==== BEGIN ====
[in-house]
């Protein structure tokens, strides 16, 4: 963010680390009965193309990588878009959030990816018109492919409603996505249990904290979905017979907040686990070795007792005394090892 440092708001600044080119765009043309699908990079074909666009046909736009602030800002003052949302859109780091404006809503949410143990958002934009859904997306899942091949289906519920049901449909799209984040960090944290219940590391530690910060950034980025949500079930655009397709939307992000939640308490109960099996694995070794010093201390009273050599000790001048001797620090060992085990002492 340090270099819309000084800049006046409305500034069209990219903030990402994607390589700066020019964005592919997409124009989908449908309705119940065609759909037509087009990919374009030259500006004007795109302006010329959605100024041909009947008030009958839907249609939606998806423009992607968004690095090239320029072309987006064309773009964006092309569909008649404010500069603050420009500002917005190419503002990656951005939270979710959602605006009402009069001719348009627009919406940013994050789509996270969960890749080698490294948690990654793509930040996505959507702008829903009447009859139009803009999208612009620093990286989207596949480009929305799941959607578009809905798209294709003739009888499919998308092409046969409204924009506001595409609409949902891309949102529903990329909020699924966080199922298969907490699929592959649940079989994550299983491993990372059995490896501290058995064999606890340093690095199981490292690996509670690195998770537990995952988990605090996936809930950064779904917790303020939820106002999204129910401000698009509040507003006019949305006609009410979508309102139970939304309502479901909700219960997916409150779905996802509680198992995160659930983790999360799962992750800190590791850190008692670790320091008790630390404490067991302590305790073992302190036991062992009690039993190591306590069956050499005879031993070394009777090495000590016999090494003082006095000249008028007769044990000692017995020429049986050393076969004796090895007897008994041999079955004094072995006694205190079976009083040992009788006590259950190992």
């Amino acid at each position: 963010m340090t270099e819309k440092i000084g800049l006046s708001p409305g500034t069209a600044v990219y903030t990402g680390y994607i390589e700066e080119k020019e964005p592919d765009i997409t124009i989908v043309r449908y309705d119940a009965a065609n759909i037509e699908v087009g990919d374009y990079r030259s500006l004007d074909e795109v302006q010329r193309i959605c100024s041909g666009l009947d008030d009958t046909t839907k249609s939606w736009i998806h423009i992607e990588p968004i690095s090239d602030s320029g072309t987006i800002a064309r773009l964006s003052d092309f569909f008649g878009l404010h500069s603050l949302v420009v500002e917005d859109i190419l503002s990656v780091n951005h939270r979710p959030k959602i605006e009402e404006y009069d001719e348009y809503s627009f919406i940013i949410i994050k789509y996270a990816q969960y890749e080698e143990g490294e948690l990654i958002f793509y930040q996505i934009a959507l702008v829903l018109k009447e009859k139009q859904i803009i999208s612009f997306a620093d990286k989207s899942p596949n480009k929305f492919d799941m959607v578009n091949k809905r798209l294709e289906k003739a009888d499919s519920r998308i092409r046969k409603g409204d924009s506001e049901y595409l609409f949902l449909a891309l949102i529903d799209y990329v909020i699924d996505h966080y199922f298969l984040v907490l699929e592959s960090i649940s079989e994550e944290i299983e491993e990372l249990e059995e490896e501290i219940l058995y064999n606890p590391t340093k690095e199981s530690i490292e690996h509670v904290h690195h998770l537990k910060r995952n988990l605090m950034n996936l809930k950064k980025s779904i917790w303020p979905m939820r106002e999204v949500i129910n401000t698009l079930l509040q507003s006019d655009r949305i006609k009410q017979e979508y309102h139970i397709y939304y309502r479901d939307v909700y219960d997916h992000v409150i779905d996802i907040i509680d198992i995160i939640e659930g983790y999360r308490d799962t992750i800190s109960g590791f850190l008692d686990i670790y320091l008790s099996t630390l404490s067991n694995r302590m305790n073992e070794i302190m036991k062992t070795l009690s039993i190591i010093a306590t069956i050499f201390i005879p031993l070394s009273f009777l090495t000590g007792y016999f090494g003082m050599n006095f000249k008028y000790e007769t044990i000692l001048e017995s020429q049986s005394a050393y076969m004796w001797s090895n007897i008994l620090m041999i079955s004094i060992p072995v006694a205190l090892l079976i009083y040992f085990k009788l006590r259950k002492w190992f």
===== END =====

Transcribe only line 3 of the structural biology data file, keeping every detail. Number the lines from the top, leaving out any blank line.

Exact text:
């Amino acid at each position: 963010m340090t270099e819309k440092i000084g800049l006046s708001p409305g500034t069209a600044v990219y903030t990402g680390y994607i390589e700066e080119k020019e964005p592919d765009i997409t124009i989908v043309r449908y309705d119940a009965a065609n759909i037509e699908v087009g990919d374009y990079r030259s500006l004007d074909e795109v302006q010329r193309i959605c100024s041909g666009l009947d008030d009958t046909t839907k249609s939606w736009i998806h423009i992607e990588p968004i690095s090239d602030s320029g072309t987006i800002a064309r773009l964006s003052d092309f569909f008649g878009l404010h500069s603050l949302v420009v500002e917005d859109i190419l503002s990656v780091n951005h939270r979710p959030k959602i605006e009402e404006y009069d001719e348009y809503s627009f919406i940013i949410i994050k789509y996270a990816q969960y890749e080698e143990g490294e948690l990654i958002f793509y930040q996505i934009a959507l702008v829903l018109k009447e009859k139009q859904i803009i999208s612009f997306a620093d990286k989207s899942p596949n480009k929305f492919d799941m959607v578009n091949k809905r798209l294709e289906k003739a009888d499919s519920r998308i092409r046969k409603g409204d924009s506001e049901y595409l609409f949902l449909a891309l949102i529903d799209y990329v909020i699924d996505h966080y199922f298969l984040v907490l699929e592959s960090i649940s079989e994550e944290i299983e491993e990372l249990e059995e490896e501290i219940l058995y064999n606890p590391t340093k690095e199981s530690i490292e690996h509670v904290h690195h998770l537990k910060r995952n988990l605090m950034n996936l809930k950064k980025s779904i917790w303020p979905m939820r106002e999204v949500i129910n401000t698009l079930l509040q507003s006019d655009r949305i006609k009410q017979e979508y309102h139970i397709y939304y309502r479901d939307v909700y219960d997916h992000v409150i779905d996802i907040i509680d198992i995160i939640e659930g983790y999360r308490d799962t992750i800190s109960g590791f850190l008692d686990i670790y320091l008790s099996t630390l404490s067991n694995r302590m305790n073992e070794i302190m036991k062992t070795l009690s039993i190591i010093a306590t069956i050499f201390i005879p031993l070394s009273f009777l090495t000590g007792y016999f090494g003082m050599n006095f000249k008028y000790e007769t044990i000692l001048e017995s020429q049986s005394a050393y076969m004796w001797s090895n007897i008994l620090m041999i079955s004094i060992p072995v006694a205190l090892l079976i009083y040992f085990k009788l006590r259950k002492w190992f």